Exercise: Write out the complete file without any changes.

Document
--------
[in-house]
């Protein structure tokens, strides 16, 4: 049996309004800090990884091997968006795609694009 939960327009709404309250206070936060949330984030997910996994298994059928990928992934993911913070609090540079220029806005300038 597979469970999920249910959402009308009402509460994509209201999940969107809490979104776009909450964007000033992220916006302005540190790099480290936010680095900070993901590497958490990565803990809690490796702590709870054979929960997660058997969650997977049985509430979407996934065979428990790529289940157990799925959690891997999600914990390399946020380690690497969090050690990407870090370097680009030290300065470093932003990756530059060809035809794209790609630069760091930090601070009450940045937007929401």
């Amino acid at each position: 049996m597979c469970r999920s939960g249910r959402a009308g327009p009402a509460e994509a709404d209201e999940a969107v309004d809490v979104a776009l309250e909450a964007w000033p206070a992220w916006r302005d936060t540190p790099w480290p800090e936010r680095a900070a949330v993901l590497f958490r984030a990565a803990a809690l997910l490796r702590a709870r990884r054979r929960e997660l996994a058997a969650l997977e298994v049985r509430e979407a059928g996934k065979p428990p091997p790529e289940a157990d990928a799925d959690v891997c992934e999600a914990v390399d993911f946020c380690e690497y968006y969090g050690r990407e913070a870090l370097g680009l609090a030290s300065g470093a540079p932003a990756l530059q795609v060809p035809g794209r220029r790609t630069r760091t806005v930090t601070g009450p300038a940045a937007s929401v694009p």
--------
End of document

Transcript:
[in-house]
């Protein structure tokens, strides 16, 4: 049996309004800090990884091997968006795609694009 939960327009709404309250206070936060949330984030997910996994298994059928990928992934993911913070609090540079220029806005300038 597979469970999920249910959402009308009402509460994509209201999940969107809490979104776009909450964007000033992220916006302005540190790099480290936010680095900070993901590497958490990565803990809690490796702590709870054979929960997660058997969650997977049985509430979407996934065979428990790529289940157990799925959690891997999600914990390399946020380690690497969090050690990407870090370097680009030290300065470093932003990756530059060809035809794209790609630069760091930090601070009450940045937007929401």
């Amino acid at each position: 049996m597979c469970r999920s939960g249910r959402a009308g327009p009402a509460e994509a709404d209201e999940a969107v309004d809490v979104a776009l309250e909450a964007w000033p206070a992220w916006r302005d936060t540190p790099w480290p800090e936010r680095a900070a949330v993901l590497f958490r984030a990565a803990a809690l997910l490796r702590a709870r990884r054979r929960e997660l996994a058997a969650l997977e298994v049985r509430e979407a059928g996934k065979p428990p091997p790529e289940a157990d990928a799925d959690v891997c992934e999600a914990v390399d993911f946020c380690e690497y968006y969090g050690r990407e913070a870090l370097g680009l609090a030290s300065g470093a540079p932003a990756l530059q795609v060809p035809g794209r220029r790609t630069r760091t806005v930090t601070g009450p300038a940045a937007s929401v694009p």